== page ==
Last time, the topic of dry wines was addressed. It was discussed that 'dry' wines are technically those with no residual sugar. But, more often than not, wine can cause a drying sensation in the mouth that people associate with 'dry' wine. This sensation, generally with red wines, has little to do with residual sugar and is usually associated with tannins.
So, what is tannin? Without getting too technical, tannin is a chemical compound (polyphenol) that occurs naturally in the skin, seeds and stems of grapes. It can also be found in tea leaves, nuts with skins (e.g., almonds and walnuts) and dark chocolate, just to name a few.
Red wines are generally the ones that are highly tannic. This is because the process of making red wine involves leaving the grape skins, seeds and stems in contact with the juice of the grape during fermentation. While most wine makers remove the stems before fermentation, there is still plenty of tannin in the skin and seeds of grapes.
And, tannic compounds also come from wood. So, barrel aging of wines introduces yet another source of tannin.
But wait. With all this talk about tannin, you'd think it's a bad thing. No. Tannin is what gives a wine its complexity and depth of character. Without tannin, the wine would be 'watery,' 'thin' or 'flabby.' And, tannin is a great defender of oxidation. So it defends against the small amounts of oxygen that get introduced in the barrel or bottle that could otherwise spoil the wine.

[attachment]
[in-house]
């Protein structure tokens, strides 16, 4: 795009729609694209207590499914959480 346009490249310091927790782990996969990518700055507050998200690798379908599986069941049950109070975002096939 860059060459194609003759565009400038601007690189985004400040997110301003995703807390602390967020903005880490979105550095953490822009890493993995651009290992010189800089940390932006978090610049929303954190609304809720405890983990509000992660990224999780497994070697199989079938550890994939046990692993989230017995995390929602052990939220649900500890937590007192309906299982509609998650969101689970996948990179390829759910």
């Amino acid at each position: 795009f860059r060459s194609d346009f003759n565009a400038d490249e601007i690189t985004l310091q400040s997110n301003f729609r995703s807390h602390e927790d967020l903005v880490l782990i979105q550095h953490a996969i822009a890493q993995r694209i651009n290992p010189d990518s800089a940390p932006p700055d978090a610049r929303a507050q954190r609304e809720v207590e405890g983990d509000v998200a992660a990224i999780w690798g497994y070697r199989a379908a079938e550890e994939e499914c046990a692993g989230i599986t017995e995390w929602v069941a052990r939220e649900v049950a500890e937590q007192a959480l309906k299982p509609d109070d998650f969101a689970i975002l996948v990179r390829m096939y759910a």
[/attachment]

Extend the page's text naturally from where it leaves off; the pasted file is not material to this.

Finally, and most importantly, tannins don't always produce the dry astringent sensation in the mouth. Tannins are also responsible for producing that wonderful silky smooth sensation in wines. Cabernet Sauvignon is the king of tannin and, when young, can have big tannins that can be described as 'rough' or 'dusty.' But, wines such as Pinot Noir, Merlot, and Zinfandel just naturally have softer, smoother tannins from the start.
To summarize, tannins are a good thing. They have no smell or taste and are responsible for the tremendous complexity and character in red wines. And remember, in wine lingo, a dry wine is one with no residual sugar. But, wines that produce the sensation of dryness in the mouth are due to strong tannins. Cheers!